However, the most extraordinary – and critical – function of bees is the fact that they pollinate a huge proportion of the world’s food supply. Although figures vary – between 30% and 80% – even using the most conservative estimates, this is rather an enormous job! If we look at this from a micro as well as a macro perspective: it takes 12 bees an entire lifetime to make a single teaspoon of honey, and it would cost billions of dollars to pay for the work that the (‘worker’) honeybee accomplishes for us completely free of charge.
Since there have been ongoing losses of honeybees globally over recent years, the question is what would happen without them? We can find one answer in Sichuan, China where the poisoning of the fields with agrochemicals (pesticides) since the 1980s has annihilated honeybees and other natural pollinators. As a result, the ‘human bee’ has replaced the honeybee as thousands of villagers are now forced to go out in the fields and hand-pollinate every blossom on every fruit tree with tiny pollination brushes.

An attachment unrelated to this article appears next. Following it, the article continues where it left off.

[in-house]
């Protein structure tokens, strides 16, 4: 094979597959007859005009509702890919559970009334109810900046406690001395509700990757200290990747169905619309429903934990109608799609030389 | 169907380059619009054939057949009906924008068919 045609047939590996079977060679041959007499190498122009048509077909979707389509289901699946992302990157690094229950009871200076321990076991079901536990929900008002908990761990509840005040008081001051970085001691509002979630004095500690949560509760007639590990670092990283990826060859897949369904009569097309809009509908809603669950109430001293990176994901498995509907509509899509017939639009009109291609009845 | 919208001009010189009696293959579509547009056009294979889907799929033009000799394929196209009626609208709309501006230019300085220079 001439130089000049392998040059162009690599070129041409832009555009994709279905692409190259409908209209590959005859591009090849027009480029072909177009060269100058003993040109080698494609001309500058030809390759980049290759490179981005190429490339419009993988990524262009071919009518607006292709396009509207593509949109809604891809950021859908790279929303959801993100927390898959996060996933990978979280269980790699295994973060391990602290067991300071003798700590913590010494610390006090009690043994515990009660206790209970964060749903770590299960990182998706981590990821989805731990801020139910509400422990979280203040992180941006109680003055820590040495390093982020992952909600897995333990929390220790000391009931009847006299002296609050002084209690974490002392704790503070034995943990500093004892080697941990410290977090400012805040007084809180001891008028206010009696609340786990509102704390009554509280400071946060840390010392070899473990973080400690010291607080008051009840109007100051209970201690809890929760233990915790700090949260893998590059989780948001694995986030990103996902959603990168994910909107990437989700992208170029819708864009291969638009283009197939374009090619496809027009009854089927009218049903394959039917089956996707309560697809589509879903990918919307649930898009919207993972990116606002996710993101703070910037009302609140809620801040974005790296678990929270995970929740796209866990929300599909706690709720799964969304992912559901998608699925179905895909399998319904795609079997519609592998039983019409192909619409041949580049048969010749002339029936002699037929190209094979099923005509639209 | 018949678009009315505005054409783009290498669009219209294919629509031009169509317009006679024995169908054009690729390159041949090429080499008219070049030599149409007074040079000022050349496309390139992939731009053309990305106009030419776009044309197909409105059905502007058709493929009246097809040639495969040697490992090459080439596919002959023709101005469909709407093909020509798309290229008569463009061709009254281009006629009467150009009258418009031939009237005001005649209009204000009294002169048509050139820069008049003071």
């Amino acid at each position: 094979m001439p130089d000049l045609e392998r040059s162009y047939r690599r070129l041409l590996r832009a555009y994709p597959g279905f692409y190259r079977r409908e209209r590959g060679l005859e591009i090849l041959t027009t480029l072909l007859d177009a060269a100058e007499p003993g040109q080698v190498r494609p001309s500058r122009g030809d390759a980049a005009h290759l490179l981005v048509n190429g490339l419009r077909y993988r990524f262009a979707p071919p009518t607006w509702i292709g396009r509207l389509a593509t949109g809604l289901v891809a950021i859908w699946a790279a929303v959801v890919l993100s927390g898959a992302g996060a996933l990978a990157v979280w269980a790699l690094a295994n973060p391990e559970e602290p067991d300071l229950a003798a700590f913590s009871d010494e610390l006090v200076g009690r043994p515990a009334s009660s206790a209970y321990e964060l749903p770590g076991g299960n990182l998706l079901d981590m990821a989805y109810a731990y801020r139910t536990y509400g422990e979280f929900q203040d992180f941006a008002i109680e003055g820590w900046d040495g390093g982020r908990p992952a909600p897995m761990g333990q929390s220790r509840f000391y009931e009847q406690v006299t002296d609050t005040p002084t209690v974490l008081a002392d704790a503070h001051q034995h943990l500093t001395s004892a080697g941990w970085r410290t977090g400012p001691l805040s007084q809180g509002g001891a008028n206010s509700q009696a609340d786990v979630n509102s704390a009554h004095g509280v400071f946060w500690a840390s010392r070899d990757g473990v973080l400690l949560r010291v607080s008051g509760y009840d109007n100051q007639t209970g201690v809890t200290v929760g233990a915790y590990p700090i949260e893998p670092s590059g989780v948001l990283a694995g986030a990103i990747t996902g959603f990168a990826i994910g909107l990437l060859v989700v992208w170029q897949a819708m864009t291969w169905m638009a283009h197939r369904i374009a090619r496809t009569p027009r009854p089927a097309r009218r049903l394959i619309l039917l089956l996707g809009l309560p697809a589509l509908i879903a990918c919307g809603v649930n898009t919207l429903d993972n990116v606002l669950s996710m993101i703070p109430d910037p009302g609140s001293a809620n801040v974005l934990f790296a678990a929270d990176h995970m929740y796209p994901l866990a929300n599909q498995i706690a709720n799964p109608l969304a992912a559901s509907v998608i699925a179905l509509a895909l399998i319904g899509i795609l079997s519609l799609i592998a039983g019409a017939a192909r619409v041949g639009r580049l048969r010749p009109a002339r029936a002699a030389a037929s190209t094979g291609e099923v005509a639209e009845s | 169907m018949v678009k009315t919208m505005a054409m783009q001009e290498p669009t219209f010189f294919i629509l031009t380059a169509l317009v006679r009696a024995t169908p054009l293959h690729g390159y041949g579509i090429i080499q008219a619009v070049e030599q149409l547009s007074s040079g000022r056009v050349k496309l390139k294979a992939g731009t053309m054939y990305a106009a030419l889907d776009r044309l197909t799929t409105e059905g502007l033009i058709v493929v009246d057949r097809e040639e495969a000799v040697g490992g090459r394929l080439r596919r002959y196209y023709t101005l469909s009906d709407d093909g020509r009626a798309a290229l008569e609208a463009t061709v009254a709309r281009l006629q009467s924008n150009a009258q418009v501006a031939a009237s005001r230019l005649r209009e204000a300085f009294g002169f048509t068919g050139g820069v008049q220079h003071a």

The United Nations Environment Programme is one of many groups around the world today investigating the phenomenon known as colony collapse disorder (CCD) when adult bees abandon the hive resulting in the collapse of the hive and the death of the bees remaining behind. Researchers have explored many possibilities to try and unravel a situation that has created successive losses of 30% each year in many countries including most of Europe. The first die-offs were noticed in France in 1996 and then later in Italy, Spain, Switzerland, Germany, Austria, Poland, England, Slovenia, Greece, Ireland, the Netherlands, Belgium, Canada, USA, Brazil, Japan and India. It is thought that CCD is likely caused by the complex interaction of several factors – those being studied include: the systematic use of a class of insecticides chemically similar to nicotine, called neonicotinoids, the use of genetically modified seeds, pathogens like the Varroa virus, mites and other diseases which sometimes appear after synergistic encounters with agrochemicals that weaken immune systems and create a susceptibility to other fatal diseases. Other concerns include climate change, which in Greece includes desertification due to forest fires, and factors like air pollution, all of which disturb normal cycles of plants blooming. Also included on researchers lists are the large scale planting of monoculture crops, the curtailing of biodiversity of plants for bees to find nectar and pollen and finally the risks of cellular phones and antennas and their impact on the electromagnetic fields that bees use to orient themselves.